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Every Parent Plays A Part In Protecting Kids From Polio

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Among the first pictures I took of my newborn daughter was a close-up of her chubby thigh and the pink bandage attached to it. It was her first polio vaccination.

I became a father in 2013, four months after leaving Pakistan where I was working with UNICEF to support the polio eradication program. As the two remaining polio-endemic countries, Pakistan and Afghanistan are the final pieces of the eradication puzzle.

As long as children are left unprotected in one country, all unvaccinated children are vulnerable.

So it seemed important for me to capture and share that moment with my red-faced and screaming daughter. I wanted to send my friends and colleagues in Pakistan a simple message: I'm doing my part.

Doing my part in New York is easy. Parents here, just like in Canada, haven't had to worry about polio for a while. Trained health staff deliver readily available vaccines at hospitals, clinics and doctors' offices across the country. For most of us, polio means a stamp on our vaccination records, and exists mainly in the memories of our parents and grandparents. We've never met someone with the disease or even seen an iron lung, let alone worried about our child needing one to breathe.

For parents in Pakistan, however, polio is still in circulation and still a very real risk. National door-to-door vaccination drives, enormous in scale and ambition, are needed to keep their kids protected. Thousands of brave community workers and vaccinators work tirelessly to reach an estimated 34 million children under five.

That's like reaching every single Canadian citizen at their doorstep. And not just once. In 2016 alone, campaigns have taken place every month to repeatedly vaccinate the highest-risk children with the oral polio vaccine in some of the most challenging environments on earth.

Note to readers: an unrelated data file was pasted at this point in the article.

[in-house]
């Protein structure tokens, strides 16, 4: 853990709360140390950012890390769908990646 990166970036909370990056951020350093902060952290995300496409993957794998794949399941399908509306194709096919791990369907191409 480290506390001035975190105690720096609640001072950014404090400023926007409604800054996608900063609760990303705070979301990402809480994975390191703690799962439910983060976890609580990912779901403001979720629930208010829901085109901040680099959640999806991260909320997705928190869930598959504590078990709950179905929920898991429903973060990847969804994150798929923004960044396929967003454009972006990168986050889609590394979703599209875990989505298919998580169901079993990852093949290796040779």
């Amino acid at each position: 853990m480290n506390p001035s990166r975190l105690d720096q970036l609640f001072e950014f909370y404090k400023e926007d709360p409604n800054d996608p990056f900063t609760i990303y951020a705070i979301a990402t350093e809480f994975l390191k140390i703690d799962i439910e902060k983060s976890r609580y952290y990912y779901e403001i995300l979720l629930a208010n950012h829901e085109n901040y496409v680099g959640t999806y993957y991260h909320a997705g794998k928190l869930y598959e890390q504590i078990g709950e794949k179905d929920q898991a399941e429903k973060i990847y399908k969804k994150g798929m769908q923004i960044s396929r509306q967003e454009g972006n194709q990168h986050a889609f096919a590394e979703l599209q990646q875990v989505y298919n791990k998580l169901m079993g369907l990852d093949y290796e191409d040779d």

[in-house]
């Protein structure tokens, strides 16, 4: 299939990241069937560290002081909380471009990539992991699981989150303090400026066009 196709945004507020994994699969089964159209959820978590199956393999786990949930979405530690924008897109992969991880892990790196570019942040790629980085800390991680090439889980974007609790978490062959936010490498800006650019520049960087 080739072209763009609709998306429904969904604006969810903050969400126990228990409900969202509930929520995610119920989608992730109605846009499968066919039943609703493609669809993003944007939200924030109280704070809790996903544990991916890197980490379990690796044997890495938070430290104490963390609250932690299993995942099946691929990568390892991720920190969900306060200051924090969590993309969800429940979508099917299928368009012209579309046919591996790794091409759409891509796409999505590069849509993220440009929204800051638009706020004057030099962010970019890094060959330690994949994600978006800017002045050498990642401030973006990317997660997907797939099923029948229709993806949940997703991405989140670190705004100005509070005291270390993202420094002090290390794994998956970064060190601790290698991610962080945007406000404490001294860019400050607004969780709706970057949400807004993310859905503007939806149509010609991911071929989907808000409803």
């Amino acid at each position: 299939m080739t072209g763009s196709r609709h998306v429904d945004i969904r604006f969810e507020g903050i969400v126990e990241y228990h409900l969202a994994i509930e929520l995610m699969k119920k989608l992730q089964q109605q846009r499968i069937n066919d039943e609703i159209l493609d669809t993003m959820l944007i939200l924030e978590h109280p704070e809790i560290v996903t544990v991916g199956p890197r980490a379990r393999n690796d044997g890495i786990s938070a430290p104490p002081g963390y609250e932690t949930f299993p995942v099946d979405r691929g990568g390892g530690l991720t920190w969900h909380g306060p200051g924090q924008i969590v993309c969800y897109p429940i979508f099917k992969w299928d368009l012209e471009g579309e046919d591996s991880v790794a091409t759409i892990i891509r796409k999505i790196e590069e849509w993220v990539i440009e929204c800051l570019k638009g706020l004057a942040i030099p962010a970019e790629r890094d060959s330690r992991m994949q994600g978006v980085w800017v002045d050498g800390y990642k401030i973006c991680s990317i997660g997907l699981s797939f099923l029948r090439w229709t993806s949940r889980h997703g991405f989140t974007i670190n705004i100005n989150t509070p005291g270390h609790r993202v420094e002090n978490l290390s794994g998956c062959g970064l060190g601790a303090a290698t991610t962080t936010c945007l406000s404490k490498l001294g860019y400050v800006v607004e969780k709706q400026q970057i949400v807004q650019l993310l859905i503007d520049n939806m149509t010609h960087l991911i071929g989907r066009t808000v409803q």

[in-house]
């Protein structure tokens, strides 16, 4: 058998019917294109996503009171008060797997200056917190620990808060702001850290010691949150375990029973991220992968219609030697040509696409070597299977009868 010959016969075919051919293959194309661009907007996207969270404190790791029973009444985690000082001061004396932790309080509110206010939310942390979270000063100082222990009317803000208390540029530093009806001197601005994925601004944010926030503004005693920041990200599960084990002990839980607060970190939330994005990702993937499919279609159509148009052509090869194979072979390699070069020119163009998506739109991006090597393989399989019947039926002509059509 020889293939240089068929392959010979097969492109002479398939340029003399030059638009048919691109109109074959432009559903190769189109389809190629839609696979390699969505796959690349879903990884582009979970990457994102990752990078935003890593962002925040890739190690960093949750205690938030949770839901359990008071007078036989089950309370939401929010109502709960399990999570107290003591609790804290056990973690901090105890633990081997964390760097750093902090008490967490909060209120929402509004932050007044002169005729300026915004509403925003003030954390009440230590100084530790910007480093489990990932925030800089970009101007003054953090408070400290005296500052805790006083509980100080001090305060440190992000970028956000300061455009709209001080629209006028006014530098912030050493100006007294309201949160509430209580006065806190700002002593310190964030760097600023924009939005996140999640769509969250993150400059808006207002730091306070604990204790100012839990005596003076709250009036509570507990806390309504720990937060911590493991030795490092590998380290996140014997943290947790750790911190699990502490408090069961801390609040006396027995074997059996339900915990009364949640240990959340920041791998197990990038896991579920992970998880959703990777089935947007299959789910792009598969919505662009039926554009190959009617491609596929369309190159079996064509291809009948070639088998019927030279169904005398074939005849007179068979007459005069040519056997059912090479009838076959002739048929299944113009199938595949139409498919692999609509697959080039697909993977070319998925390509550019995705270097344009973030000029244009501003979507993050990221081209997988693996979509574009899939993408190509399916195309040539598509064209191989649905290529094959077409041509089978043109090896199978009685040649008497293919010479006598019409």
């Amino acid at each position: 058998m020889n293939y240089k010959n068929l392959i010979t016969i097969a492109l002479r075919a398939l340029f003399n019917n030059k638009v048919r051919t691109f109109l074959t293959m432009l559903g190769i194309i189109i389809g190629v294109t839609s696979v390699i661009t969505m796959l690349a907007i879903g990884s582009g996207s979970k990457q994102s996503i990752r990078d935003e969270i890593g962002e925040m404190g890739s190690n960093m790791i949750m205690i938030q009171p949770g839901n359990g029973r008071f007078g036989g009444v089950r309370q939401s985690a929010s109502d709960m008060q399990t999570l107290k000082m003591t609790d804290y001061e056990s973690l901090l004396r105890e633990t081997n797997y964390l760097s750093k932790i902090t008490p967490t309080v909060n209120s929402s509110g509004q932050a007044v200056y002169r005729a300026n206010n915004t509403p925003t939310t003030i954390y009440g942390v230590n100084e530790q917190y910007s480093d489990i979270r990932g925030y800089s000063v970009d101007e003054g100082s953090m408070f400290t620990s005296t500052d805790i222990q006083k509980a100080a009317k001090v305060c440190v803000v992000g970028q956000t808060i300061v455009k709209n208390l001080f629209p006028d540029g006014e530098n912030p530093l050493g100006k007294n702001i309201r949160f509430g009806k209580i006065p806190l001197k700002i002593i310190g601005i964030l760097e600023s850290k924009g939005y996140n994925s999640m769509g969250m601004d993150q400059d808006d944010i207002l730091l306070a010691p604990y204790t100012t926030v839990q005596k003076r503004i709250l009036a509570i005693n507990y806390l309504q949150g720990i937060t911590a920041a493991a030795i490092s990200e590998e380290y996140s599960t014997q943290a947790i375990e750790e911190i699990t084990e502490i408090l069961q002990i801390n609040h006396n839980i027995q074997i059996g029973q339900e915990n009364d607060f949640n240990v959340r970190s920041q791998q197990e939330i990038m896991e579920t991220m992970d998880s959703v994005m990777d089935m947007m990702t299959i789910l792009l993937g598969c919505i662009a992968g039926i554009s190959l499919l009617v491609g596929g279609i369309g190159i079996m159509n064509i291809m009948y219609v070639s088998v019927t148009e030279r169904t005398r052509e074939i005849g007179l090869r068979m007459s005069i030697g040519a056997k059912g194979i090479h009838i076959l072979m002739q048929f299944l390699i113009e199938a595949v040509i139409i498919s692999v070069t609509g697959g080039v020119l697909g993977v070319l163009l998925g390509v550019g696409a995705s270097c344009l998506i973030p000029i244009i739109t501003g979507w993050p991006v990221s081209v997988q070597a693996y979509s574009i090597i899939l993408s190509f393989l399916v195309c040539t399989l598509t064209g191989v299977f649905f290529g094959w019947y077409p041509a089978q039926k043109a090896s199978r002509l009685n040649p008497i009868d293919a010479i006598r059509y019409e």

If that wasn't challenging enough, the polio vaccine must also be cold to be effective. That means refrigerated transport and storage, and ensuring all vaccinators have ice packs and coolers. Each vaccine vial even has its own temperature monitor confirming the vaccine's cold chain has been maintained. Behind it all a nationwide surveillance system must be sensitive enough to find, diagnose and confirm potential cases.

It is an extraordinary and inspiring national public health effort. And after many years, it seems to be working. In 2016, Pakistan has seen a drop in numbers of cases, a reduction in wild polio virus samples found in the environment and fewer children missed thanks to ever-improving campaigns.

Vaccination is an act of global solidarity.

That's the big picture. But talk of "cases" and "high-risk communities" can obscure the children and the families whose lives are forever changed by a polio diagnosis.

During my last trip to Pakistan, I sat with a father in a clinic outside Peshawar. A doctor was examining his young son, whose leg was suddenly weak and unable to support his weight. The father watched quietly, but it wasn't hard to imagine his thoughts: What does this mean for my son? Will he walk again? How can I afford his care? My own daughter inevitably came to mind.


At its peak, the disease struck this kind of fear in Canadian parents. In 1953, polio killed 500 in Canada alone, and resulted in more than 9,000 cases of paralysis, mainly among young children. With the introduction of Salk's vaccine in 1955 and Sabin's oral polio vaccine in 1962, cases plummeted and Canada was finally certified polio-free in 1994.

But we know that as long as children are left unprotected in one country, all unvaccinated children are vulnerable. Disease has an uncanny way of finding the most vulnerable kids -- whether it's polio in Southern Afghanistan or measles in the Fraser Valley of British Columbia.

So, it's no exaggeration to say that Pakistan's success is Canada's success; that my daughter is linked to that man's son in Peshawar. When Canadians vaccinate their children against polio, we are contributing to the global campaign to eradicate the disease forever. Vaccination is an act of global solidarity.

Canada's recent contribution of $40 million to Pakistan's efforts to eradicate polio is further acknowledgement of the interconnectedness of the world, of parents and of the common good that is protecting all children from preventable disease. It's a message that says, "we're in this together and we're doing our part."

Michael Coleman is a Canadian working for UNICEF's polio eradication program in community engagement and communication. He has lived and worked in Angola, Honduras, Sri Lanka, Viet Nam and Pakistan. Currently based in New York, he is the father of two well-vaccinated daughters.

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